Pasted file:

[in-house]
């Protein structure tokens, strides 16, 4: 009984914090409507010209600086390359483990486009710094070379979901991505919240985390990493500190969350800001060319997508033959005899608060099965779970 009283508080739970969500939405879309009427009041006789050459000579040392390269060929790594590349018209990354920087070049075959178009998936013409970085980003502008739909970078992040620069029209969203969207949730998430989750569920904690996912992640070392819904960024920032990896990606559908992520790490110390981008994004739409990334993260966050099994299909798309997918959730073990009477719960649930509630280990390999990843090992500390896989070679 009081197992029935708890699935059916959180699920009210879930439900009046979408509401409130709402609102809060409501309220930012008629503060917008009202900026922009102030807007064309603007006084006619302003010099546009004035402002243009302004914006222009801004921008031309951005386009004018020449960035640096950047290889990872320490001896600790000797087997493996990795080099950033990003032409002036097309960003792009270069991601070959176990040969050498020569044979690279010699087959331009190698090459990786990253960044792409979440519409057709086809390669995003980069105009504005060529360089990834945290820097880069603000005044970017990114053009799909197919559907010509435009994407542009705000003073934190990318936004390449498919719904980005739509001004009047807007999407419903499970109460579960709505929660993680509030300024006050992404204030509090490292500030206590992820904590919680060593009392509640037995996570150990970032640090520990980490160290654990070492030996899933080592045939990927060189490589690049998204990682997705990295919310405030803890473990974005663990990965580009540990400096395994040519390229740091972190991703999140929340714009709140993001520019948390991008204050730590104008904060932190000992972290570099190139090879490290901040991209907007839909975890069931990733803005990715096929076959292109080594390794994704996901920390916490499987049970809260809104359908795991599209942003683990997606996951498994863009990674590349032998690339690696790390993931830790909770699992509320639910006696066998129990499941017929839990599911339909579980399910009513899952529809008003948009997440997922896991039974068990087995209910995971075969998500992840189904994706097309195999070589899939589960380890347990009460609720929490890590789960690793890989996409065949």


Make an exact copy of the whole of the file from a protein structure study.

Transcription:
[in-house]
């Protein structure tokens, strides 16, 4: 009984914090409507010209600086390359483990486009710094070379979901991505919240985390990493500190969350800001060319997508033959005899608060099965779970 009283508080739970969500939405879309009427009041006789050459000579040392390269060929790594590349018209990354920087070049075959178009998936013409970085980003502008739909970078992040620069029209969203969207949730998430989750569920904690996912992640070392819904960024920032990896990606559908992520790490110390981008994004739409990334993260966050099994299909798309997918959730073990009477719960649930509630280990390999990843090992500390896989070679 009081197992029935708890699935059916959180699920009210879930439900009046979408509401409130709402609102809060409501309220930012008629503060917008009202900026922009102030807007064309603007006084006619302003010099546009004035402002243009302004914006222009801004921008031309951005386009004018020449960035640096950047290889990872320490001896600790000797087997493996990795080099950033990003032409002036097309960003792009270069991601070959176990040969050498020569044979690279010699087959331009190698090459990786990253960044792409979440519409057709086809390669995003980069105009504005060529360089990834945290820097880069603000005044970017990114053009799909197919559907010509435009994407542009705000003073934190990318936004390449498919719904980005739509001004009047807007999407419903499970109460579960709505929660993680509030300024006050992404204030509090490292500030206590992820904590919680060593009392509640037995996570150990970032640090520990980490160290654990070492030996899933080592045939990927060189490589690049998204990682997705990295919310405030803890473990974005663990990965580009540990400096395994040519390229740091972190991703999140929340714009709140993001520019948390991008204050730590104008904060932190000992972290570099190139090879490290901040991209907007839909975890069931990733803005990715096929076959292109080594390794994704996901920390916490499987049970809260809104359908795991599209942003683990997606996951498994863009990674590349032998690339690696790390993931830790909770699992509320639910006696066998129990499941017929839990599911339909579980399910009513899952529809008003948009997440997922896991039974068990087995209910995971075969998500992840189904994706097309195999070589899939589960380890347990009460609720929490890590789960690793890989996409065949």